Is the (mortgage) sky really falling?

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In the madness of the mortgage business — the credit-crunch, the subprime-meltdown, the liquidity-crisis, etc . . . are things really falling apart in the mortgage-world?  A lot of soon-to-be borrowers assume that the outlook on mortgages is a gloomy one, but is it really all that bad?

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Well, it depends.

For the borrower with above-average credit (a credit score over 700) and at least 5% to put down as a downpayment, who is looking to finance $417,000 or less (the cutoff between a conforming Fannie Mae/Freddie Mac conforming loan and a non-conforming or jumbo loan), almost NOTHING has changed.  For these credit-conscious, downpayment savers, you can breath easy, you can still get a great loan.  In fact, you can still get a great rate on a great loan (this week’s rates even better than last week’s rates).  You can still get a piggyback loan, or a combination-loan, or a 1st and 2nd mortgage, 80-15-5 or 80-10-10.  And you can still get an interest-only loan, if you want one (although because of the current state of affairs, investors’ appetites for interest-only loans have minimized, causing these rates to actually be higher than a fixed rate mortgage). 

Great credit, good downpayment + a good job history, document-able income + good collateral (value of home) = a good credit risk.

Seriously troubled-credit, no downpaymnet + little job history, no job history documentation, no-document-able income + good collateral = not a good credit risk.

In the past,  investors were willing to take on the riskier loans in exchange for a higher return (and a higher rate to the consumer).  Today, not so much.  Check out my past posts on why the sub-prime mortgage market melted down.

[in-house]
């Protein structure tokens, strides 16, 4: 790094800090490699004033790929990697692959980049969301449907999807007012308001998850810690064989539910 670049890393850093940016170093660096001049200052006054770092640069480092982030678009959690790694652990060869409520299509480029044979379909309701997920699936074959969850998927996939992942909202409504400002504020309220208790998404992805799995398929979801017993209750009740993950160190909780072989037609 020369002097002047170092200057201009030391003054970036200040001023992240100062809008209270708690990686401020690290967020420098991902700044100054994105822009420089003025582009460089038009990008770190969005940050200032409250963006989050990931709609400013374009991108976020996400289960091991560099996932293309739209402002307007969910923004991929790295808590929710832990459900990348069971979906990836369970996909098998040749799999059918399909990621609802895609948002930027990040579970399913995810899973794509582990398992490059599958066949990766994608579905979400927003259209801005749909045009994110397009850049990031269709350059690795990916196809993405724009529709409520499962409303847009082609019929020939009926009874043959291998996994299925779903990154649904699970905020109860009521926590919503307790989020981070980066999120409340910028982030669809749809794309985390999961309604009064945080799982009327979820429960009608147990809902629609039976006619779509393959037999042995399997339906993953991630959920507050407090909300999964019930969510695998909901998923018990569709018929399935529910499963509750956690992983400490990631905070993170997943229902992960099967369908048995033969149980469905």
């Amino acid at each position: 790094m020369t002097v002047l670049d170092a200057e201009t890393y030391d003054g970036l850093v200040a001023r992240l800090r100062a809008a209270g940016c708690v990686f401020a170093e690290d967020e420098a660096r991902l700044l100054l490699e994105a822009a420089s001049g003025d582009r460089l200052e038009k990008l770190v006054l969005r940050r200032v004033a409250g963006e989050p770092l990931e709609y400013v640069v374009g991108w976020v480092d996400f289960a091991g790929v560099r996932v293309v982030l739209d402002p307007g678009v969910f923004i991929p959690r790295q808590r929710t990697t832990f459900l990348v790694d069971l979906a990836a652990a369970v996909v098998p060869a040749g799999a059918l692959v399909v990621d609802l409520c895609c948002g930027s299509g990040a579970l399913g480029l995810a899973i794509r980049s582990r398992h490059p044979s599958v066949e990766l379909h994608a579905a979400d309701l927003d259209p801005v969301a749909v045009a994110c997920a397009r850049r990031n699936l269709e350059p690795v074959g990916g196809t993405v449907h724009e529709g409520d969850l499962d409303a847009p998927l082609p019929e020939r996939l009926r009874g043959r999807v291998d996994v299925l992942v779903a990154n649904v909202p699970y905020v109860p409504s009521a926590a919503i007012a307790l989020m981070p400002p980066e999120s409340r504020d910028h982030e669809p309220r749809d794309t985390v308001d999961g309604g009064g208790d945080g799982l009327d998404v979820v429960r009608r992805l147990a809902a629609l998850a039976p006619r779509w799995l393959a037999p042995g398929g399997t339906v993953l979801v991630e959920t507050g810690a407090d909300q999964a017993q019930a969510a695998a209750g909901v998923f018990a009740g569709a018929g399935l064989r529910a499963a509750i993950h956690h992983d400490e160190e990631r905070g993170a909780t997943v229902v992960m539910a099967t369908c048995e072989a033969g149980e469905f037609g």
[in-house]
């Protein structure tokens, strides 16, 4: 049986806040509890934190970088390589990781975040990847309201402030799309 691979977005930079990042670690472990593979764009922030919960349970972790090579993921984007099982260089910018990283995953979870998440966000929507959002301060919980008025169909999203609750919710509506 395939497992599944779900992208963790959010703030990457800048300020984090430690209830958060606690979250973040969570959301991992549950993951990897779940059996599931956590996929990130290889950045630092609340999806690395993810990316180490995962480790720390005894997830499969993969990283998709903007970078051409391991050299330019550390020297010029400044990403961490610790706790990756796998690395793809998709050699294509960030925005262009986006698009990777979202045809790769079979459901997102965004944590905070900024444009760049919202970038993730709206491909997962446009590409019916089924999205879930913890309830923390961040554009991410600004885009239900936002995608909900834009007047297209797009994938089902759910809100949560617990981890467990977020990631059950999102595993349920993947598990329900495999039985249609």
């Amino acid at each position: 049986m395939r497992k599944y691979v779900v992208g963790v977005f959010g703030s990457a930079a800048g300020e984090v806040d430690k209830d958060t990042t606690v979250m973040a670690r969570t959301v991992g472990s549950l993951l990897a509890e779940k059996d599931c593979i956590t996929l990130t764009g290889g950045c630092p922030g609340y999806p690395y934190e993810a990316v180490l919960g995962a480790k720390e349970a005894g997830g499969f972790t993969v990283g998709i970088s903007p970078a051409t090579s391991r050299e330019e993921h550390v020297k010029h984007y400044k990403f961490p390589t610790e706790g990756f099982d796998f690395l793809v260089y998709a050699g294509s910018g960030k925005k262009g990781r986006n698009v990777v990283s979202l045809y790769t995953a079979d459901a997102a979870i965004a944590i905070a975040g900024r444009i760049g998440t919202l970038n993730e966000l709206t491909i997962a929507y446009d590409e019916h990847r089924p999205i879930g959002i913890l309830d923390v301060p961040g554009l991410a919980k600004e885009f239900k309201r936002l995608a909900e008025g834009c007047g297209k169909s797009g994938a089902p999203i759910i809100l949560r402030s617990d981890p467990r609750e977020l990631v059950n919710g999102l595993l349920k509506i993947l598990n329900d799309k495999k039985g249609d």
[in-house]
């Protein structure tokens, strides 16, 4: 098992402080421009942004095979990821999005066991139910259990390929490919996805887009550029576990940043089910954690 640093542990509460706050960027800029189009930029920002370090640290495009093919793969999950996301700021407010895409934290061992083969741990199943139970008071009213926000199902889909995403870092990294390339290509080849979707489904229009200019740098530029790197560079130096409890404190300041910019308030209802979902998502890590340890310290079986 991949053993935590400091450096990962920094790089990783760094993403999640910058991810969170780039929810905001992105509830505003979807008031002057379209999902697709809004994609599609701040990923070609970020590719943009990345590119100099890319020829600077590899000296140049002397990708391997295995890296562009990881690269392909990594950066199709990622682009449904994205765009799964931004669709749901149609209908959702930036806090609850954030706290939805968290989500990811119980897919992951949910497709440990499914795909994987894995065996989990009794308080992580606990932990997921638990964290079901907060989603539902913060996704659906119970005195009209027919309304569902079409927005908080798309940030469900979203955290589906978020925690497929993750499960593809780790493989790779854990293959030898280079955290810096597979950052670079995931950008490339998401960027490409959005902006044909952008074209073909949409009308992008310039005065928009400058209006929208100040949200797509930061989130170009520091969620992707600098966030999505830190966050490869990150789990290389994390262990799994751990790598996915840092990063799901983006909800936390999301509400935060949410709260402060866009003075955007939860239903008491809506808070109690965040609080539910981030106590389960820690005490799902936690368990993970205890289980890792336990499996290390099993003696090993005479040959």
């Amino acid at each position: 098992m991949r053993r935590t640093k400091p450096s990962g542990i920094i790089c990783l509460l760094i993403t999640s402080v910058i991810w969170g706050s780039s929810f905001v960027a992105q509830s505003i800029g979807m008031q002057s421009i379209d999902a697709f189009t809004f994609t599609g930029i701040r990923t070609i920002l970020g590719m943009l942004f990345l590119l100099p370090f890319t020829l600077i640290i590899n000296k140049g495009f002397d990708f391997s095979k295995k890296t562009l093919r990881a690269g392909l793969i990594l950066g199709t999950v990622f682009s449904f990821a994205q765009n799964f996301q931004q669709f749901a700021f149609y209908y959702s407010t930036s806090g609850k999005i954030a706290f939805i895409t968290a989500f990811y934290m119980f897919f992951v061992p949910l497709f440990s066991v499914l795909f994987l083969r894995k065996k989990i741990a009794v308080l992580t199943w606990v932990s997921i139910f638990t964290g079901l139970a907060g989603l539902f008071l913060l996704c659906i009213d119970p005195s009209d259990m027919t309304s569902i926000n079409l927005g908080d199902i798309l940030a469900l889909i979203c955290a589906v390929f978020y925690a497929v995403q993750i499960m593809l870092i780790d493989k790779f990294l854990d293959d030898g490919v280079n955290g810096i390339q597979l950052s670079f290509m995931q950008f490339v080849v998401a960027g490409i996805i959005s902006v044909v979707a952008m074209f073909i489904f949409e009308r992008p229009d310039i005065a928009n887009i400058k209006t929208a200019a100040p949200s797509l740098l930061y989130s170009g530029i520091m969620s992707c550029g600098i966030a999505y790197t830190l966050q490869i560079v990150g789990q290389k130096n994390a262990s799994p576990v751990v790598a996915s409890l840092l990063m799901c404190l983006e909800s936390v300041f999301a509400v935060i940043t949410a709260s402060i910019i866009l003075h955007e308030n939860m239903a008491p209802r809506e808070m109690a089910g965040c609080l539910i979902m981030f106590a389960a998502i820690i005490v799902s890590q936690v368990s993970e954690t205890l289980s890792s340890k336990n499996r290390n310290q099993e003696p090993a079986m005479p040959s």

Troubled credit, some downpayment (5% to 10% down) + hard to document income + good collateral = medium credit risk.  Are investors still doing loans with medium credit risk?  Absolutely.

Good credit, 20% downpayment + no documentation of income, assets, employment (a No Doc loan) + good collateral = medium credit risk.  Are investors still doing these loans?  Absolutely.

Crazy but true, the figurative teaching of the first day of mortgage school applies more so today than ever — much better than any computer-credit-score-loan-performance-predictor model.  Ah, the good ‘ole 4 C’s of the mortgage underwriting process:  capital (do they have funds for a downpayment and reserves to pay back the loan); credit (will they pay back the loan); capacity (can they pay back the loan) and collateral (what if they don’t pay back the loan).  If you can pass the 4 C’s test (which at best, a sub-prime loan from 2006 might pass one of the four tests, more than likely only a-half of one of the tests), then everything is fine.  Deep breath, breathe easy, for you, the sky is sunny and clear. . . for you, it was just an acorn.

Jeffrey Pinkerton is a Mortgage Consultant and President of Hillside Lending, LLC and writer for “the Mortgage Blog.”  Hillside Lending seeks to provide mortgage brokerage services with the highest standards of service, care, honesty, integrity and value; concentrating on owner-occupied, residential financing.  For more information about available programs and interest rates, please visit www.hillsidelending.com.  

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One Response to “Is the (mortgage) sky really falling?”

  1. More about telling the collective you, “so” « Says:

    […] 30, 2007 — Is the (mortgage) sky really falling?  “For the borrower with above-average credit (a credit score over 700) and at least 5% to […]

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